The younger the galaxy, the more orderly its stars move – and the more flat it has, showed a new study by Australian scientists.
A survey of hundreds of distant galaxies made it possible to find an unexpected relationship between their shape and age. Galaxies filled with relatively young stars turned out to be more flat, but the older stars become, the more “galvanized” their galaxies are. Jesse van de Sande from Sydney University and his colleagues write about this in an article published in the journal Nature Astronomy.
Such a correlation was demonstrated earlier for the most extreme cases – the youngest galaxies, as well as the oldest ones – but now it is clear that it works for everyone else: according to scientists, “all forms, all ages and masses.” In fact, in their new conclusions, the authors rely on the data from the large-scale survey of the SAMI Galaxy Survey, having studied a total of 843 galaxies.
To quantify their shape, astronomers have considered the motions of stars. The more flattened (elliptical) the galaxy, the more ordered their orbits, while in more spherical galaxies the stars move more chaotically. Flat galaxies can be compared to racing on an autodrome, spherical – with a swarm of bees. And, of course, the color of the stars allows us to find out their age.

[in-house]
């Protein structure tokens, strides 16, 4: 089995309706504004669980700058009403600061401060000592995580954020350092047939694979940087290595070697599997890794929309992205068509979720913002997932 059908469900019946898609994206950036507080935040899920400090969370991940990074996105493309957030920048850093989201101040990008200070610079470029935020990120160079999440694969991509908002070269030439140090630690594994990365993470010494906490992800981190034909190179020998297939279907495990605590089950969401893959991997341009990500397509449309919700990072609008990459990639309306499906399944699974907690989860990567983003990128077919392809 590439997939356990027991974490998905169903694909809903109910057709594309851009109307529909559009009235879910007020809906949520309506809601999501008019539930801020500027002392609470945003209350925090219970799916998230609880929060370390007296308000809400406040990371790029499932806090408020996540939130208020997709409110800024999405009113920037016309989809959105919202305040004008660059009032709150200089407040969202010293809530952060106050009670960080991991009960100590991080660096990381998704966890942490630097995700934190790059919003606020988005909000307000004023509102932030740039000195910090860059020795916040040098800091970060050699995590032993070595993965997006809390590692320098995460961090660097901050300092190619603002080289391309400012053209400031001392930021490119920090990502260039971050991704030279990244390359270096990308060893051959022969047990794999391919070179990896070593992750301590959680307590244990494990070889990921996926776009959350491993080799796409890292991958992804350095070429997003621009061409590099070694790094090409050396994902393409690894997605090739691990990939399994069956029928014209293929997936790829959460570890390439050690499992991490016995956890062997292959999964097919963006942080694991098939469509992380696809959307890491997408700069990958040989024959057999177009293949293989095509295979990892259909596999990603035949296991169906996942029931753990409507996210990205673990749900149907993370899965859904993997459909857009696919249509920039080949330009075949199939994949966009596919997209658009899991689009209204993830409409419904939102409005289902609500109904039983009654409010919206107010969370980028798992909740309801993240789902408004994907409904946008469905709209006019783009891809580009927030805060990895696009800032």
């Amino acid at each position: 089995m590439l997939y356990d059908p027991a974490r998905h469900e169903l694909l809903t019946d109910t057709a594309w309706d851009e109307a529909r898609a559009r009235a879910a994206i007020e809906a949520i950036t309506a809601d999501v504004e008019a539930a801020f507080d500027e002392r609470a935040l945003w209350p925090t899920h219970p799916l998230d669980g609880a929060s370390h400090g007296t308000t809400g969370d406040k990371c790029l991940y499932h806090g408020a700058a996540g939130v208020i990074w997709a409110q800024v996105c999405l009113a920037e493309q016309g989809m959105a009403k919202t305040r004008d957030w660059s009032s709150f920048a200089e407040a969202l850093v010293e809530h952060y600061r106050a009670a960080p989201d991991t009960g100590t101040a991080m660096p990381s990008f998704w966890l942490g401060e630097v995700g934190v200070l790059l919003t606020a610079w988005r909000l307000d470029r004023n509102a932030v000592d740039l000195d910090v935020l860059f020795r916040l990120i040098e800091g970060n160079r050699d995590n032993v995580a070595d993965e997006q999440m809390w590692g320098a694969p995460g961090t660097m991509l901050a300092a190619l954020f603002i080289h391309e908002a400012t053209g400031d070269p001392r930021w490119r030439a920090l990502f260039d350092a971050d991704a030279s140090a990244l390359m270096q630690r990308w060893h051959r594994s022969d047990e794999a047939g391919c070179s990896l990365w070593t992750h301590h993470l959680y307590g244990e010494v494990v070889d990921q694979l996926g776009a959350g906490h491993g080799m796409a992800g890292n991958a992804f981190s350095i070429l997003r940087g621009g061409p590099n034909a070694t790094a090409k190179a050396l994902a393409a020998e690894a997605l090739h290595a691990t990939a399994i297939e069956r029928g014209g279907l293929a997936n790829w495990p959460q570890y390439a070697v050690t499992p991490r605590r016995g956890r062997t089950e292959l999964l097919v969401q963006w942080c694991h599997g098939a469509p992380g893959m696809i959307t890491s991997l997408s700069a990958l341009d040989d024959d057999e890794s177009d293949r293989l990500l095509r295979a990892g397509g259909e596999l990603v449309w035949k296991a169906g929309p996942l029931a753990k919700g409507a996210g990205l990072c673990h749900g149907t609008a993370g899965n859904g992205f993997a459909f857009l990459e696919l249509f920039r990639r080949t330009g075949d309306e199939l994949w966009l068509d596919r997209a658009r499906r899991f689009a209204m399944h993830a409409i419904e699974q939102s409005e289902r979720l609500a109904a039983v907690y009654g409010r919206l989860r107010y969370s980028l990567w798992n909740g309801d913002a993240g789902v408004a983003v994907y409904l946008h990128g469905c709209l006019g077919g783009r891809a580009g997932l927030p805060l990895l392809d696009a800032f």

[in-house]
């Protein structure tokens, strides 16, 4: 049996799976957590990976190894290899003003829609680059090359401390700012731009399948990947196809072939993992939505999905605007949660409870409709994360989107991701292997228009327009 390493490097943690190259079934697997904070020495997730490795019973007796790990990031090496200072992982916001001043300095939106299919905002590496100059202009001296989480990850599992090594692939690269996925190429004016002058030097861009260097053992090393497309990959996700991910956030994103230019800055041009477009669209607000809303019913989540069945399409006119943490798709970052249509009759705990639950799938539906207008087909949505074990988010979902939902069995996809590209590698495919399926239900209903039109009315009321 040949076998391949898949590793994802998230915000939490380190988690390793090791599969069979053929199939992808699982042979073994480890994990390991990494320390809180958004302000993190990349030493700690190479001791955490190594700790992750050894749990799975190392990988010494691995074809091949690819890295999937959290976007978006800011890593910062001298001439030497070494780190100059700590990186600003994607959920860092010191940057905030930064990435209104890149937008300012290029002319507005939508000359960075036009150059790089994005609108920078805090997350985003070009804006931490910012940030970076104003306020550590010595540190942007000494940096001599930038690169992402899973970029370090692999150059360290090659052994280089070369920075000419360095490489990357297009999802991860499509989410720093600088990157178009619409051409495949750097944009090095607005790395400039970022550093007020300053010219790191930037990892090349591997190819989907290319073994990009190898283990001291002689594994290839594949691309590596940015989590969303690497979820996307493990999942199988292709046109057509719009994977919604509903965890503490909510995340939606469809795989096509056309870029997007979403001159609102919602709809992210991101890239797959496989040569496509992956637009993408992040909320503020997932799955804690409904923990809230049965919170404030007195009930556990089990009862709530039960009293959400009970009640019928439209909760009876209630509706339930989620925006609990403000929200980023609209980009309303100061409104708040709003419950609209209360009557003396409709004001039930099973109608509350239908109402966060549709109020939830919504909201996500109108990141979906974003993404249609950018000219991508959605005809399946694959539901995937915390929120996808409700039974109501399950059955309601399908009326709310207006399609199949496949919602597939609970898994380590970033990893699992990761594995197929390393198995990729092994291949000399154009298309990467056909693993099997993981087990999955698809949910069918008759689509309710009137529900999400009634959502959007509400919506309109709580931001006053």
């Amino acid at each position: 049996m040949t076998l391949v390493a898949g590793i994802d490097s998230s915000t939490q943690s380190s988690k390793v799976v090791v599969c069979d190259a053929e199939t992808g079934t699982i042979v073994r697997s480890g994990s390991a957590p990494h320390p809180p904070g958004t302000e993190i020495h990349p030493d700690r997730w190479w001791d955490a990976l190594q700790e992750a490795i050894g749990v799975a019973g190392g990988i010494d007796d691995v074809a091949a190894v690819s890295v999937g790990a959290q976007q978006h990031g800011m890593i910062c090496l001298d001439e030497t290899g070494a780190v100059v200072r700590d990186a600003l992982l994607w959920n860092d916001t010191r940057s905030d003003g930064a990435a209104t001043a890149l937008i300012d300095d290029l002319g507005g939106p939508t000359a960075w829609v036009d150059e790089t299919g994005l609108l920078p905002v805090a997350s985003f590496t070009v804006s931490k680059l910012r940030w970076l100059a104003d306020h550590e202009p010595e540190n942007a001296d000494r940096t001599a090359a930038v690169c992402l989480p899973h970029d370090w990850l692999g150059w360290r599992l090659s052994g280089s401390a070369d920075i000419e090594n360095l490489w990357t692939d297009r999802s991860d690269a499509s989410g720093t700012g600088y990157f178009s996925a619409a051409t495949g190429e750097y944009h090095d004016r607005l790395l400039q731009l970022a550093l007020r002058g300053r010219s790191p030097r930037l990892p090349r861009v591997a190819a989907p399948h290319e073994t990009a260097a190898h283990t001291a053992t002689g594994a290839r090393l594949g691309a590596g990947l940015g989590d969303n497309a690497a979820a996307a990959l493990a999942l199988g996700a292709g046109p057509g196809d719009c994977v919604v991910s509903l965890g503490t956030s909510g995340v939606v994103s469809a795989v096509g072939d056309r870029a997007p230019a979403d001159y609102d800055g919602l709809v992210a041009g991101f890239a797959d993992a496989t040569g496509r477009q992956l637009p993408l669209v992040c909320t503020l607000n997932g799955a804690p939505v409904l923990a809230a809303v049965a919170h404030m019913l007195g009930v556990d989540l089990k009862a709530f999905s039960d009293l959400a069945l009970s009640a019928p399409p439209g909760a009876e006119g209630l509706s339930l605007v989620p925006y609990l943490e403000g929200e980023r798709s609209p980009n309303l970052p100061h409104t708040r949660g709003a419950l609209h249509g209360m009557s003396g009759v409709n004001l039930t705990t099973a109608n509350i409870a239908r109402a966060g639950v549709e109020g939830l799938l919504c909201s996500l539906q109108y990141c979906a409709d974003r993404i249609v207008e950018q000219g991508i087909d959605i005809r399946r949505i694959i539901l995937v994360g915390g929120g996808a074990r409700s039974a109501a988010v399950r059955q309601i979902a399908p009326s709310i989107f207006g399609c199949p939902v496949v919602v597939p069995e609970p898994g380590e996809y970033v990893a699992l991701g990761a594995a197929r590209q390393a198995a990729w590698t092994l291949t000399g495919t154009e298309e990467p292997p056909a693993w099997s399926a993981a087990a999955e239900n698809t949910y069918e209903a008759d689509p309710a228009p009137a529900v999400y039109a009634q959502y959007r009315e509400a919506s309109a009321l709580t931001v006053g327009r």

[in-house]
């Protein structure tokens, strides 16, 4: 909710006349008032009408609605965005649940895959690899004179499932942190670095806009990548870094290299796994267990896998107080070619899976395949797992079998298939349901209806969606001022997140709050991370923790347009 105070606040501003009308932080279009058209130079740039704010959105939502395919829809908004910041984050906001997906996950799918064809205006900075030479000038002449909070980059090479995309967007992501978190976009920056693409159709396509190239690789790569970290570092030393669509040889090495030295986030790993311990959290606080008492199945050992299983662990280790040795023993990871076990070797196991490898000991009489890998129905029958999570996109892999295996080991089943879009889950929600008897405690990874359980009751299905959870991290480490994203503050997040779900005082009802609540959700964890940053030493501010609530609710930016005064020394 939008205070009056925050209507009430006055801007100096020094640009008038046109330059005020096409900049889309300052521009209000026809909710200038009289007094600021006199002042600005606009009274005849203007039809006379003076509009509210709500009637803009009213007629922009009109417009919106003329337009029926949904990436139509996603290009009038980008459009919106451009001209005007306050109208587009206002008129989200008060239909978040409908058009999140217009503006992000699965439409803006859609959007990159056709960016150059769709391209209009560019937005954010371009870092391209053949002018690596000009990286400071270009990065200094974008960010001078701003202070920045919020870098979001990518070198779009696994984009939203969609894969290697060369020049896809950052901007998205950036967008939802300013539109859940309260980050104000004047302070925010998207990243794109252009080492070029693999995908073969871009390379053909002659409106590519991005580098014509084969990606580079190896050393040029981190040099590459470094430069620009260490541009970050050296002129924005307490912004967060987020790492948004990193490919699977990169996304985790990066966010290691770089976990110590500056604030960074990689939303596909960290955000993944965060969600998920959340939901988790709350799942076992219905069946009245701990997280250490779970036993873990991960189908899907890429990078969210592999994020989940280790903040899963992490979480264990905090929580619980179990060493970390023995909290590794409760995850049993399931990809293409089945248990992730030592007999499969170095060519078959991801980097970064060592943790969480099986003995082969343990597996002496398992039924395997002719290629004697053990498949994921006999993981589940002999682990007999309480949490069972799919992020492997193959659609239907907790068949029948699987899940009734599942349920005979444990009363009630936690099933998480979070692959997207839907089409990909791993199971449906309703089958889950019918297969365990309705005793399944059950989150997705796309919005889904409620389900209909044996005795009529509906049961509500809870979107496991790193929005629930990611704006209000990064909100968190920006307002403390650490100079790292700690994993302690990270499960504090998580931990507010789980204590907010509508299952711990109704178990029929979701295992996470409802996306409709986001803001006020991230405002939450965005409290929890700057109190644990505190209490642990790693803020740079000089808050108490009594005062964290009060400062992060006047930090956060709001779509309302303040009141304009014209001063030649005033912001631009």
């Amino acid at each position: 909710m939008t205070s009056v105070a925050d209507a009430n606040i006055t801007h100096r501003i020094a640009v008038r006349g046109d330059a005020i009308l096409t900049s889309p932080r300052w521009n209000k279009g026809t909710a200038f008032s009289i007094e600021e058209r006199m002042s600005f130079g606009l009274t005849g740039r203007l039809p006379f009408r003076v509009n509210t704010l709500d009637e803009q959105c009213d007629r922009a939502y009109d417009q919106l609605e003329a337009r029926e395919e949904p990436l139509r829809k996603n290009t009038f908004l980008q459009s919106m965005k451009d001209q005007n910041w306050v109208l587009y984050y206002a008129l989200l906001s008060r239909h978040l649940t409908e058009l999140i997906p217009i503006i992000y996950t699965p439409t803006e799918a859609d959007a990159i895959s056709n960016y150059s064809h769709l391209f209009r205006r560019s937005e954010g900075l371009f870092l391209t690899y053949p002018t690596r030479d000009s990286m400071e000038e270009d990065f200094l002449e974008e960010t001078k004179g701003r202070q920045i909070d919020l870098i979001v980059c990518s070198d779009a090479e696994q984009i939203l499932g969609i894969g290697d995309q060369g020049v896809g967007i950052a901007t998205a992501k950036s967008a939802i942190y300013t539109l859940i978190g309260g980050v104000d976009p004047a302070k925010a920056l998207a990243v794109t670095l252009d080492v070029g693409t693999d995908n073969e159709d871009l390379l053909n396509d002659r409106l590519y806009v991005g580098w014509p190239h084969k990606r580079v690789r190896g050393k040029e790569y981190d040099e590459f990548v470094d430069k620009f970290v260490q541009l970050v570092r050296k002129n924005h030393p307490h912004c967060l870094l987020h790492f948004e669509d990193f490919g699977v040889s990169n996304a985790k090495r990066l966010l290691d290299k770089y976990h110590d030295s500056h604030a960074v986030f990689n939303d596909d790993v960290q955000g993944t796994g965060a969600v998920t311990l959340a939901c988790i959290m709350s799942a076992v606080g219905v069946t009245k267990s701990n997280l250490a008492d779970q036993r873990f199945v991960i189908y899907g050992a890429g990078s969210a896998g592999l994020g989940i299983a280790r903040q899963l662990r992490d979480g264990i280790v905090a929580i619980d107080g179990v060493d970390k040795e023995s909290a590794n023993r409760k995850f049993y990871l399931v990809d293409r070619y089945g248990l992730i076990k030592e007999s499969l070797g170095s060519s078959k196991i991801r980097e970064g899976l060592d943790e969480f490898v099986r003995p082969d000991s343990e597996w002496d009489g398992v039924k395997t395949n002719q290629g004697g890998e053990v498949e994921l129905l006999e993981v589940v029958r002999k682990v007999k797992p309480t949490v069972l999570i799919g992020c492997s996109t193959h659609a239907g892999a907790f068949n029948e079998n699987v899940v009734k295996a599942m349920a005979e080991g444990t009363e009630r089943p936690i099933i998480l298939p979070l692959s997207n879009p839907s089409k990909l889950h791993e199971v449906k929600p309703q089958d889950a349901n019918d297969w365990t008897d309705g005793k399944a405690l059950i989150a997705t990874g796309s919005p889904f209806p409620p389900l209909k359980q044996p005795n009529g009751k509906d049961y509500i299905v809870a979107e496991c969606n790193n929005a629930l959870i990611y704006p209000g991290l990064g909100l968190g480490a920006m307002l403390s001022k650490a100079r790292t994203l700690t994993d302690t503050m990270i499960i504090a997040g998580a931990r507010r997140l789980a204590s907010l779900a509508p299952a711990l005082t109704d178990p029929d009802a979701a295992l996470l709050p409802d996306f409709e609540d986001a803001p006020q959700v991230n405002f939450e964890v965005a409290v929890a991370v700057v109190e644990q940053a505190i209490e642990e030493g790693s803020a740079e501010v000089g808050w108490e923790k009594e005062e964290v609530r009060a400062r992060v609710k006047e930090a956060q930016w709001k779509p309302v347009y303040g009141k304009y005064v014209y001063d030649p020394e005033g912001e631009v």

The ordinate indicates the degree of order of the motion of the stars, along the abscissa – the shape of their galaxies. The color corresponds to the age of the stars / © Jesse van de Sande et al., 2018
This careful work also indicated that young galaxies are highly elliptical and have a relatively flat shape, but the older their stars, the more chaotic they move, and the galaxies themselves become more spherical. Unfortunately, it is still difficult to say whether galaxies really are born flat and eventually “swell” or this correlation has some other nature.